A pre-intervention survey to determine understanding of HIV and AIDS in farm worker communities in Zimbabwe
A cumulative total of 41,298 AIDS cases have been reported in Zimbabwe as of March 1995. Of concern is the growing evidence of high levels of seroprevalence among rural farm workers. A pre-intervention survey was conducted by interview in one district to examine behavioral factors likely to place farm workers in marginalized rural communities at risk for sexually transmitted diseases (STD) and HIV infection. Seven hundred seventy commercial farm workers from 17 randomly selected commercial farm participated in the study. We found that farm worker communities, which are characterized by educationally disadvantaged women when compared with men (p < .001), have had little exposure to AIDS prevention activities. Beliefs that AIDS is brought about by divine or ancestral retribution were upheld by less education women (p < .001). A significant association was found with respect to perceived risk to HIV and low self-efficacy among uneducated women who articulated helplessness and an inability to protect themselves from HIV infection. Among more educated men, we found acknowledgment about multipartnering and that changes in behavior are more likely to develop as a result of changes in normative values (p = .075). Condom use among men, which is probably the most effective barrier against STD infection, was shown to be associated with age (p < .01) and education (p < .01). The study concludes with recommendations for an appropriate intervention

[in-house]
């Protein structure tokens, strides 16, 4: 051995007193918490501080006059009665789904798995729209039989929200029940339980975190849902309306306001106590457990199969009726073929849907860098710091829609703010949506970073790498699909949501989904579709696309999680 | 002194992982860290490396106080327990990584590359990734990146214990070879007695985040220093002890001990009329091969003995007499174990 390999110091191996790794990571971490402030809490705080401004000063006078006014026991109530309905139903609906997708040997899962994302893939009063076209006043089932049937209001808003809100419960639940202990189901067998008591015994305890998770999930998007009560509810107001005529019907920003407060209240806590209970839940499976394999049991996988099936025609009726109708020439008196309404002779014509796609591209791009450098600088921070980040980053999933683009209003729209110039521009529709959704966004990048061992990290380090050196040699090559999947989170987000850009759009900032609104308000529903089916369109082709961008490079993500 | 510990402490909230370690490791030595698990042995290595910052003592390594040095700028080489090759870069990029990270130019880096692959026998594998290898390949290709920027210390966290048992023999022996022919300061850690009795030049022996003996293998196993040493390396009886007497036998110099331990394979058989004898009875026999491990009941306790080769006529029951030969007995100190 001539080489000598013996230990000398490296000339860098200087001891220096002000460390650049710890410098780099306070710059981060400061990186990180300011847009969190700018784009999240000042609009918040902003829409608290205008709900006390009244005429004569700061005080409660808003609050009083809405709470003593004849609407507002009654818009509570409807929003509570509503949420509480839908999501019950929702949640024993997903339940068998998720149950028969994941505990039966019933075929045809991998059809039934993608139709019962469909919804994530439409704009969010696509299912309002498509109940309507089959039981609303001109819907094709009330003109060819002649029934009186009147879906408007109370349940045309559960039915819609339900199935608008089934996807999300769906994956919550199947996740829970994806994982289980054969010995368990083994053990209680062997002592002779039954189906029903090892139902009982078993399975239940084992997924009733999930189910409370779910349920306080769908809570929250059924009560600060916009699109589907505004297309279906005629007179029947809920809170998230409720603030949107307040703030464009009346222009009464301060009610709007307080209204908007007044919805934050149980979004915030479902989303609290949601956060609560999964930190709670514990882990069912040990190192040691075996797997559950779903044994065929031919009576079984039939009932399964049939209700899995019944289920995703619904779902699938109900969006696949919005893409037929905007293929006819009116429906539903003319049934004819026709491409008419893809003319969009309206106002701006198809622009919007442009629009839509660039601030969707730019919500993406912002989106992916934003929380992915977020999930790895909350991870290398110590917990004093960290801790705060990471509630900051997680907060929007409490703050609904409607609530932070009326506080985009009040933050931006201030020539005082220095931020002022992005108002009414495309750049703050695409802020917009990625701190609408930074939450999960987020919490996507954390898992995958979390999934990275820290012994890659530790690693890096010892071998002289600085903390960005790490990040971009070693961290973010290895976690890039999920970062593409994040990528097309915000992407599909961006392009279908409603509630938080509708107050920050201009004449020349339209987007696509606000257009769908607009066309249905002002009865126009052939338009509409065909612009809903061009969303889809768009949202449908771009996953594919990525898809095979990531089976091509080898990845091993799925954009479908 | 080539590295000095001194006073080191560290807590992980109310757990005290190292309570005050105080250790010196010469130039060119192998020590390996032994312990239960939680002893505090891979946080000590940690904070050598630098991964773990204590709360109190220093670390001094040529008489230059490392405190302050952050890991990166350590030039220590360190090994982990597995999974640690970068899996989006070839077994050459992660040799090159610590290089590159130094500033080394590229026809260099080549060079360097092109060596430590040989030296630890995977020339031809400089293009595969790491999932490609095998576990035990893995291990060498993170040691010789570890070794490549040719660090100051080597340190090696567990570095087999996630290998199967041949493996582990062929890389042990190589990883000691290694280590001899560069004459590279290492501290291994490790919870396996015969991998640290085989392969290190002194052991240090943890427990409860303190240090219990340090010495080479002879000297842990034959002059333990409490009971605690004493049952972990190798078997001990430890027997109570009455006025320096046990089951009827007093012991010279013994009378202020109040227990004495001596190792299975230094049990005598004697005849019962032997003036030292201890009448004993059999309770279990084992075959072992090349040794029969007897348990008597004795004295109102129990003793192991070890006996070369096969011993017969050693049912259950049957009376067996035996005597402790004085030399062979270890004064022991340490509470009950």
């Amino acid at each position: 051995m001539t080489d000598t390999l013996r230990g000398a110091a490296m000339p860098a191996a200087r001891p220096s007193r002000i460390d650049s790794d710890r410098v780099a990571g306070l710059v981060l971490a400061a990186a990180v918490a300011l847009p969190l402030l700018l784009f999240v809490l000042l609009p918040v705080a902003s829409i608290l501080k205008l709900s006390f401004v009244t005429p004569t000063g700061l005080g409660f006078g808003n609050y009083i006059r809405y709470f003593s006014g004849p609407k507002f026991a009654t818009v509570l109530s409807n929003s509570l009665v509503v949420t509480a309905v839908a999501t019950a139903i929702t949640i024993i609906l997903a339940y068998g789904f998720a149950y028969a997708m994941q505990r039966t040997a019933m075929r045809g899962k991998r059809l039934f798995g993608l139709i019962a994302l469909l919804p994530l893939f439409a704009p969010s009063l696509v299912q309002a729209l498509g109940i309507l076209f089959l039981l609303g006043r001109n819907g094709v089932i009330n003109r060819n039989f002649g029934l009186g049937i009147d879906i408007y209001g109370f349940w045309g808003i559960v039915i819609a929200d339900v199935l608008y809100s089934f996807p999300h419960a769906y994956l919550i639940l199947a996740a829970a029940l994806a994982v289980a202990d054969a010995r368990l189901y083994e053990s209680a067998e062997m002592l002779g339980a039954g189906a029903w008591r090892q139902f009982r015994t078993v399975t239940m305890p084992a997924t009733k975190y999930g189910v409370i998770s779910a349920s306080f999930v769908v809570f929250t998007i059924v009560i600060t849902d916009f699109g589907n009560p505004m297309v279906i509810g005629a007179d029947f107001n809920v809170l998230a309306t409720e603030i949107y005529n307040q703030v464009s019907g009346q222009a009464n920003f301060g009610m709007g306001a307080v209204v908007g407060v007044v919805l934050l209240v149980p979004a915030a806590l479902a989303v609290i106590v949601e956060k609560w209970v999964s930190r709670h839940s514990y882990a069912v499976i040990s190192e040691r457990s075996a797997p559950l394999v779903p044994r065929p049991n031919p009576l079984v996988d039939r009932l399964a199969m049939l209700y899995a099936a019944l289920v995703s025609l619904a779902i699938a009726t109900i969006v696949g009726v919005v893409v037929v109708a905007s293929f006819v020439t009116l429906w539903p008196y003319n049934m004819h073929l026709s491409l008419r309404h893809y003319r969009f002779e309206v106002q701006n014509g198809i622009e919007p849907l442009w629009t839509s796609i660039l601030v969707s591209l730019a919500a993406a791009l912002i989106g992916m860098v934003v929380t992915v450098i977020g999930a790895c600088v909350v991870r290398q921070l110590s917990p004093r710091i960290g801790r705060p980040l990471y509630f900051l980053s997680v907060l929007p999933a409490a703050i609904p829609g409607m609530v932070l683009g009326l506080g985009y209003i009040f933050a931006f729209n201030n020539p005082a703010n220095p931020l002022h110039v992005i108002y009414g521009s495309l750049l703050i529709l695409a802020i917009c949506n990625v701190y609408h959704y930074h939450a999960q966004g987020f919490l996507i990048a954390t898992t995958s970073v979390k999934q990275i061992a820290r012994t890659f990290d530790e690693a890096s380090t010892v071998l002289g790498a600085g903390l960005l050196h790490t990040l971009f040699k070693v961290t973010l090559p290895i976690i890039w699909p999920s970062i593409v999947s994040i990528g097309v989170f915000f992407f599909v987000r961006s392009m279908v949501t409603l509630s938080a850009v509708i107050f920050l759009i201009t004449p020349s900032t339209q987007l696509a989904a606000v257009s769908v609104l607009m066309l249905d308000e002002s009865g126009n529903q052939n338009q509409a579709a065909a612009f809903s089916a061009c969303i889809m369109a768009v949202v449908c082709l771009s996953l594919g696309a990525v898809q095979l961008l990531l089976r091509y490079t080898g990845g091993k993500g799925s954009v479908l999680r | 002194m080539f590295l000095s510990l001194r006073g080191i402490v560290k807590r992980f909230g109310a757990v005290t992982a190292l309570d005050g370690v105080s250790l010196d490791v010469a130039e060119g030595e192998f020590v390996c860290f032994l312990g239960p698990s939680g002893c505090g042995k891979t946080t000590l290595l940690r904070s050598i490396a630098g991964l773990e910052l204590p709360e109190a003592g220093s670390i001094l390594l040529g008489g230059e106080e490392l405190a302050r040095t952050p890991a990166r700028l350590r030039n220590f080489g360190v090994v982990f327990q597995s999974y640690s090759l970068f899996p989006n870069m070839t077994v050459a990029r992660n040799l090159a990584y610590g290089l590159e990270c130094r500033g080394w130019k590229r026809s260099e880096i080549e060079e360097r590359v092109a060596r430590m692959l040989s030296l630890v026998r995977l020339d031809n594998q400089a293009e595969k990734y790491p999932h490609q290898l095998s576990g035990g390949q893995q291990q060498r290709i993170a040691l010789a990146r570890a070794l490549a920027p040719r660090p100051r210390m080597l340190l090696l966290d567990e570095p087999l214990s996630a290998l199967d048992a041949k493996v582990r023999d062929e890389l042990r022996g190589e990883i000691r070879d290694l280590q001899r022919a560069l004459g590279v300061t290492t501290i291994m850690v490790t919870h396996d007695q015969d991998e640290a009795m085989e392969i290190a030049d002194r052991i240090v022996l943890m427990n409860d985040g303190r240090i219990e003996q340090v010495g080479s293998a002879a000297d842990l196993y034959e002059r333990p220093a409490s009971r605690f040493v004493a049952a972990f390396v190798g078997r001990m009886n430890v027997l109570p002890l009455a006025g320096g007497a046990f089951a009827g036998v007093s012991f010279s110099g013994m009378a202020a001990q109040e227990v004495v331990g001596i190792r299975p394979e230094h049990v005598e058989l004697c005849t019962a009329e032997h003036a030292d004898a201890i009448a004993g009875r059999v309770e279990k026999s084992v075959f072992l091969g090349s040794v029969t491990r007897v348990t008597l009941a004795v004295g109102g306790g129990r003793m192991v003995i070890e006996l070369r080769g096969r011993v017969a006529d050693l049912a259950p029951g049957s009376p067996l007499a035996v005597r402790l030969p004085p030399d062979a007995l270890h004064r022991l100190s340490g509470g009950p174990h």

Laver, S. M., van den, B. B., Kok, G., & Woelk, G. (1997). A pre-intervention survey to determine understanding of HIV and AIDS in farm worker communities in Zimbabwe. AIDS Education and Prevention, 9(1), 94-110.